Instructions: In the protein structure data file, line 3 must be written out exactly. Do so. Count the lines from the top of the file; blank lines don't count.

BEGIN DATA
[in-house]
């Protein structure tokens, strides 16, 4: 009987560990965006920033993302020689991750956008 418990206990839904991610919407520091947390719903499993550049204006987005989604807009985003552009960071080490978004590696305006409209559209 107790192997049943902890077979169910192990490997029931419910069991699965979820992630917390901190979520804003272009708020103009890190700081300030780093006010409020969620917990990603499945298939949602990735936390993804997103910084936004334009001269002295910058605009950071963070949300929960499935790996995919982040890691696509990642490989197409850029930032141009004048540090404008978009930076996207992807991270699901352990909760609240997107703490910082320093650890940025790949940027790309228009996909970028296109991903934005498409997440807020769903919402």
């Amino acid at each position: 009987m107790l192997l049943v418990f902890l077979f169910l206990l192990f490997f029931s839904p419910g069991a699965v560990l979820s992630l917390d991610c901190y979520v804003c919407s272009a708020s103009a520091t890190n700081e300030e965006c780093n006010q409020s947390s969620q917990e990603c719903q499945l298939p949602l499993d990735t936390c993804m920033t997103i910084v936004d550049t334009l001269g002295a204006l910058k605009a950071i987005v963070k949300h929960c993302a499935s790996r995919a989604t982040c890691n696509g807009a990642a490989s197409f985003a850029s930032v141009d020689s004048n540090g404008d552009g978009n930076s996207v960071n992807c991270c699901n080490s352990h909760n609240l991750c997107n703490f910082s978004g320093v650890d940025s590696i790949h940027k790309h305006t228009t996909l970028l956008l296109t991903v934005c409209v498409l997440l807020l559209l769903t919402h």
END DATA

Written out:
């Amino acid at each position: 009987m107790l192997l049943v418990f902890l077979f169910l206990l192990f490997f029931s839904p419910g069991a699965v560990l979820s992630l917390d991610c901190y979520v804003c919407s272009a708020s103009a520091t890190n700081e300030e965006c780093n006010q409020s947390s969620q917990e990603c719903q499945l298939p949602l499993d990735t936390c993804m920033t997103i910084v936004d550049t334009l001269g002295a204006l910058k605009a950071i987005v963070k949300h929960c993302a499935s790996r995919a989604t982040c890691n696509g807009a990642a490989s197409f985003a850029s930032v141009d020689s004048n540090g404008d552009g978009n930076s996207v960071n992807c991270c699901n080490s352990h909760n609240l991750c997107n703490f910082s978004g320093v650890d940025s590696i790949h940027k790309h305006t228009t996909l970028l956008l296109t991903v934005c409209v498409l997440l807020l559209l769903t919402h």